News is almost always about the unusual or the unexpected. A dispassionate recording of every plane, train or bus that landed safely each day would be unbelievably dull – which is why we only hear about the ones that crash.
Similarly, if someone dies as the result of a violent crime it will make headlines, at least locally, whereas a death from heart disease or cancer – which kill many more people – will make, at most, the obituary section.
By that definition, the announcement yesterday that Andrew Neil will be stepping down as chairman and “lead presenter” of GB News would struggle to qualify as news: it came as no surprise to anyone who has been following the channel since its launch.
Inevitably, the departure is being framed in the most amicable of terms. Neil has, the statement assures us, simply decided, after reflection during the summer, that “it’s time to reduce his many commitments”. GB News in return claims to have “hoped he’d stay longer”. Mummy and daddy would very much like us all to know that they still love us and this isn’t our fault.
Neil will, we are told, continue to appear twice a week as a commentator on Nigel Farage’s GB News show – a commitment that cynics might note could also serve as an easy way to facilitate an ongoing payment of, say, £1,000 (or some other sum) a week, provided he doesn’t disparage his old employer.
The chatter throughout the entire summer had been that Neil – a well-established figure in British conservatism, chairman of Press Holdings (which owns the Spectator), and a veteran broadcaster known for his forensic interview style – would not return after taking an extended holiday to the south of France just weeks after GB News’s launch. He was reported to have been “close to tears” at the channel’s technical disasters and was said to be engaged in a “bitter rift” with chief executive Angelos Frangopoulos, who aspires to build a “British Fox News”.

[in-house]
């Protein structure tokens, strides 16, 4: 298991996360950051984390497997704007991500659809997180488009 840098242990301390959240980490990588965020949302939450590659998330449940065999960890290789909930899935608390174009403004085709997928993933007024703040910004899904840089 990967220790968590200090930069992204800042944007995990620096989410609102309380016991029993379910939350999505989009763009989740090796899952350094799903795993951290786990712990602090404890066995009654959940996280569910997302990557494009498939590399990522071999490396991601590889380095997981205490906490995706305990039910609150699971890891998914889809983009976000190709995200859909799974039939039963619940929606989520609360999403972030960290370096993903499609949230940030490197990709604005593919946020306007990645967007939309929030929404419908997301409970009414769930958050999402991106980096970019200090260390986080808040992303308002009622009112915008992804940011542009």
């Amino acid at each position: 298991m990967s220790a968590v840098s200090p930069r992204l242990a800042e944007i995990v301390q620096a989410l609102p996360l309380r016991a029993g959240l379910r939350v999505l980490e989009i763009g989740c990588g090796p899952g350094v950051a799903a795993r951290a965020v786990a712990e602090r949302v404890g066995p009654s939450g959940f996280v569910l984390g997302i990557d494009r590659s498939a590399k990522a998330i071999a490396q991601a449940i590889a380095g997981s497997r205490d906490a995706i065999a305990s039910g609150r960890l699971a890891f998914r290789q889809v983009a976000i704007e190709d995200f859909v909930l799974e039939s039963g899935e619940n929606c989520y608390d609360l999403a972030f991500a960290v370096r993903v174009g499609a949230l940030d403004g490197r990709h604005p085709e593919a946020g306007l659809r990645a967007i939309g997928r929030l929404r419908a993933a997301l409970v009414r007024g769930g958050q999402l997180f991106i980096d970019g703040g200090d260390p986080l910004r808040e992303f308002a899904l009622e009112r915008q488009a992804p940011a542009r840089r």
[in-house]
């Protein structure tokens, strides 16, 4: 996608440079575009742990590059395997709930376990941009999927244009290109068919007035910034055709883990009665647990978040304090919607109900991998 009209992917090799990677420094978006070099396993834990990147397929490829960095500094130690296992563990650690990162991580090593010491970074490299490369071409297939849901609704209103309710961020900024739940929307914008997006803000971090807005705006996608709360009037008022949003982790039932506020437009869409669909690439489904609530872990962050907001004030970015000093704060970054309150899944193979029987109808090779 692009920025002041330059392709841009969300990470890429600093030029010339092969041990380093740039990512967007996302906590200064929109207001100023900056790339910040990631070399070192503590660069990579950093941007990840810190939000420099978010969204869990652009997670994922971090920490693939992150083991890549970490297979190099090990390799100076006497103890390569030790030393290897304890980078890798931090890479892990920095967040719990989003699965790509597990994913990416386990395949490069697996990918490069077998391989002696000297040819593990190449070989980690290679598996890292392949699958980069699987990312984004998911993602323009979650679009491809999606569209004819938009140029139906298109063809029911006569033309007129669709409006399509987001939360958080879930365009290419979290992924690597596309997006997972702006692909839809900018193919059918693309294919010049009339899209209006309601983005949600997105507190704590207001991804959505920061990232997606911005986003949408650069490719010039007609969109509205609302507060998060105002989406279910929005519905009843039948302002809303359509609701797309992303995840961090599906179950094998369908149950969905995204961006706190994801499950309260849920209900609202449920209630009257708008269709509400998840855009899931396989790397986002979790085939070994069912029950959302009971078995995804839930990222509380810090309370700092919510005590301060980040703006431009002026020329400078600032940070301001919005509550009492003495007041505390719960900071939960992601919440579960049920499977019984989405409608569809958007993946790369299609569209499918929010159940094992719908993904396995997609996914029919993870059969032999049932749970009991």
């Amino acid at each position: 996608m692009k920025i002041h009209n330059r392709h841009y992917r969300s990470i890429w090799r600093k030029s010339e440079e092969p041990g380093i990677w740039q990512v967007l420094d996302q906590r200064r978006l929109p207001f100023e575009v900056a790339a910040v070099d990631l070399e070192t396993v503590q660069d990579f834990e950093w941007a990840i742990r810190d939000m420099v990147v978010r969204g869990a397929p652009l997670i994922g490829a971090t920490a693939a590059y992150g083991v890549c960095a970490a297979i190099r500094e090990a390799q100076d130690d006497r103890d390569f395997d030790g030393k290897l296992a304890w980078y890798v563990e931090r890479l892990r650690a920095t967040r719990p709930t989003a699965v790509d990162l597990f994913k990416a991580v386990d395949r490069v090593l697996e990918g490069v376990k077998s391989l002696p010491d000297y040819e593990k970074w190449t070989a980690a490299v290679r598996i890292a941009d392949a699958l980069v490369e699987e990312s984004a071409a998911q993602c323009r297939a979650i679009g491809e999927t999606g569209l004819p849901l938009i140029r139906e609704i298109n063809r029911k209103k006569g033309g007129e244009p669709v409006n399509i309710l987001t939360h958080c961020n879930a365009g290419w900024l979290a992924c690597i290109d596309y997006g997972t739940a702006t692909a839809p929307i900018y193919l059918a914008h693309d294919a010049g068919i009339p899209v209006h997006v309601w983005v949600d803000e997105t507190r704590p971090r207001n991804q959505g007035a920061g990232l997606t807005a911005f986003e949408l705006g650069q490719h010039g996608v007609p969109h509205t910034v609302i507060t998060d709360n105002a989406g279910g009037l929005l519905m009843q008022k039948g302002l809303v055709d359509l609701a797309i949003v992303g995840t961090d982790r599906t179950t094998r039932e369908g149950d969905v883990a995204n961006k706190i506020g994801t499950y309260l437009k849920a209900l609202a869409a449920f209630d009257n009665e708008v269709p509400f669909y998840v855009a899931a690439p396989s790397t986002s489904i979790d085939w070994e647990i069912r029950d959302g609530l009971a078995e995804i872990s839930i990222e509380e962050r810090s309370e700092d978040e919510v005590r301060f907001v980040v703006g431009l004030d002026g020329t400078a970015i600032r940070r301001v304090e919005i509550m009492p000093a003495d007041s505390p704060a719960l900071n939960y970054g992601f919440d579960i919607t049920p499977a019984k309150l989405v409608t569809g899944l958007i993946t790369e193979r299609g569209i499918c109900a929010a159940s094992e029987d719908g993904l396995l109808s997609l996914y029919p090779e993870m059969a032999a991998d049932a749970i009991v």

But despite the lack of shock factor to his departure, it remains hugely revealing of GB News and its direction. The entire case for the establishment of a new rolling news channel in the UK was that the BBC and Sky News were both hopelessly biased in favour of the liberal left, leaving a large portion of the country behind.
Neil’s vision for GB News appeared to be based sincerely on that belief: the channel tried to hire local journalists to report – or at least do talking head spots – from across the country for “out of London” perspectives. The channel hired various presenters and pundits from the BBC and mainstream outfits. There was an attempt to be a mainstream but non-left channel.
The result was, frankly, boring. The gap turned out not to exist – and so an amateurish channel with appalling lighting and sound, no half-hourly bulletins and horribly under-rehearsed presenters, producers and tech, was interesting to watch only as an example of how not to produce television.
“Local” content quickly – from the second day of transmission – degenerated into discussions such as “what do you call a bread roll in your region?” The technical troubles could be fixed with time, but the content problem could easily be permanent.
The reality is that there’s no shortage of conservatives within the news division of the BBC – Theresa May hired her communications director, Robbie Gibb, from the broadcaster and he then returned to its board, from where he continues to try to interfere in executive appointments.
If the established news outlets aren’t actually hotbeds of Marxism, a channel trying to position itself as a right-wing alternative cannot be mainstream – and so, as many people predicted, GB News has pivoted towards the culture wars, axed its “local” sensibility, and is on its way to a possibly doomed effort to become the UK’s Fox News.
As such, Neil quitting the network is news – not because it is surprising, but because it reveals a broader truth: his vision of what GB News could have been is dead. It will now sink or swim as the UK’s Fox News. The stakes just got higher.
[See also: Will Channel 4 News survive?]